Each fabric is described following the system proposed by Peacock (1977), including variables of colour, hardness, fracture, inclusions, sorting, quantity and rounding. Similar guidelines, containing useful illustrations, have been adopted for prehistoric pottery by the Prehistoric Ceramics Research Group (1995). Detailed pro formas (Fig 1) giving the characteristics of each sample, which was assigned a unique number, are housed in the archive. Other distinguishing features, relating to surface treatment, decoration and sherd type, are included where relevant. These variables (together with computerised keywords) are listed and defined in Appendix 1.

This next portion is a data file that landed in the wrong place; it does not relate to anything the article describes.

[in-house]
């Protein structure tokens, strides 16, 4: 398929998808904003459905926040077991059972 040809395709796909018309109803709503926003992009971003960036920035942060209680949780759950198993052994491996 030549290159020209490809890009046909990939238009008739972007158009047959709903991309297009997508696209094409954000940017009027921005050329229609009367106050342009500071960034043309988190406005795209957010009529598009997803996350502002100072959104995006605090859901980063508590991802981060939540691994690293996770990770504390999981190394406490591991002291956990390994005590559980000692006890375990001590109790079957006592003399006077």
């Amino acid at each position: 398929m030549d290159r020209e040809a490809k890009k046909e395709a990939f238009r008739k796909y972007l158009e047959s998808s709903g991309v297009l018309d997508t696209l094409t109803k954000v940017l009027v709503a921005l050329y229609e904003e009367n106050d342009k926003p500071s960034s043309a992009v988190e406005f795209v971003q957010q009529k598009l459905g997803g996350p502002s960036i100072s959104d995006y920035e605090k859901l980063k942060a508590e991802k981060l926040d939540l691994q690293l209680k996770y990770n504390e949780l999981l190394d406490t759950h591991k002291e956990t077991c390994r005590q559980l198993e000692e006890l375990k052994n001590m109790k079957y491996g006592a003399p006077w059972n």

The limited and widely available range of inclusions, such as quartz and limestone, means that many Romano-British fabrics can prove difficult to distinguish from verbal descriptions alone. This is exacerbated by wheel technology, which limits the size of inclusions, making macroscopic identification difficult even when diagnostic fragments are present. Fabric descriptions are therefore based on both the hand specimen (using X20 binocular microscope) and in thin section under the petrological microscope. The former aims to describe and identify what can be seen under the binocular microscope, but where inclusions cannot be readily identified this is a purely descriptive exercise. Each fabric was therefore supplemented with a thin section from a typical sherd, allowing more precise identification of inclusions, and the notation of additional significant features only visible under the petrological microscope. The differing levels of resolution for the two techniques have meant that the description in the hand specimen and in thin section will not necessarily correspond exactly. In most cases only one sample was examined in thin section, excluding any discussion of variability.